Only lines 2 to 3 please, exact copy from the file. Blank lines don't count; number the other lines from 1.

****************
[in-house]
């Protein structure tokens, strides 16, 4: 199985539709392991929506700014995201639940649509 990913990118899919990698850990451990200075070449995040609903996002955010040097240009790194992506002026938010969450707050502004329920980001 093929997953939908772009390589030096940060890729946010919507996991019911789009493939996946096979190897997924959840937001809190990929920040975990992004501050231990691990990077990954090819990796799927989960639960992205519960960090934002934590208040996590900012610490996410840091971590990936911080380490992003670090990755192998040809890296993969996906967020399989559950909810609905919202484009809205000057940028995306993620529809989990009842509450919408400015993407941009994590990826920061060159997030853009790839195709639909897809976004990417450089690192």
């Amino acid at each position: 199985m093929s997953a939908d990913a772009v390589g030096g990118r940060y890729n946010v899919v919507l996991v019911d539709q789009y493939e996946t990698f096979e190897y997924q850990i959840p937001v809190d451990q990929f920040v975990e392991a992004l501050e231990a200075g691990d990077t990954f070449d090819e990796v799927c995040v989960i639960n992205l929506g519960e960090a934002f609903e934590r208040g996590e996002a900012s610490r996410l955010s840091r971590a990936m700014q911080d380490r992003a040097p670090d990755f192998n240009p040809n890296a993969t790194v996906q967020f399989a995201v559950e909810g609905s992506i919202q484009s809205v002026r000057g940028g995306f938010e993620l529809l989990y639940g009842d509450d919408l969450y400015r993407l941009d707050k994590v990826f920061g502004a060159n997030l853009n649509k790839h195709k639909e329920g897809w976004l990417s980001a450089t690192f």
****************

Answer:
């Protein structure tokens, strides 16, 4: 199985539709392991929506700014995201639940649509 990913990118899919990698850990451990200075070449995040609903996002955010040097240009790194992506002026938010969450707050502004329920980001 093929997953939908772009390589030096940060890729946010919507996991019911789009493939996946096979190897997924959840937001809190990929920040975990992004501050231990691990990077990954090819990796799927989960639960992205519960960090934002934590208040996590900012610490996410840091971590990936911080380490992003670090990755192998040809890296993969996906967020399989559950909810609905919202484009809205000057940028995306993620529809989990009842509450919408400015993407941009994590990826920061060159997030853009790839195709639909897809976004990417450089690192």
């Amino acid at each position: 199985m093929s997953a939908d990913a772009v390589g030096g990118r940060y890729n946010v899919v919507l996991v019911d539709q789009y493939e996946t990698f096979e190897y997924q850990i959840p937001v809190d451990q990929f920040v975990e392991a992004l501050e231990a200075g691990d990077t990954f070449d090819e990796v799927c995040v989960i639960n992205l929506g519960e960090a934002f609903e934590r208040g996590e996002a900012s610490r996410l955010s840091r971590a990936m700014q911080d380490r992003a040097p670090d990755f192998n240009p040809n890296a993969t790194v996906q967020f399989a995201v559950e909810g609905s992506i919202q484009s809205v002026r000057g940028g995306f938010e993620l529809l989990y639940g009842d509450d919408l969450y400015r993407l941009d707050k994590v990826f920061g502004a060159n997030l853009n649509k790839h195709k639909e329920g897809w976004l990417s980001a450089t690192f």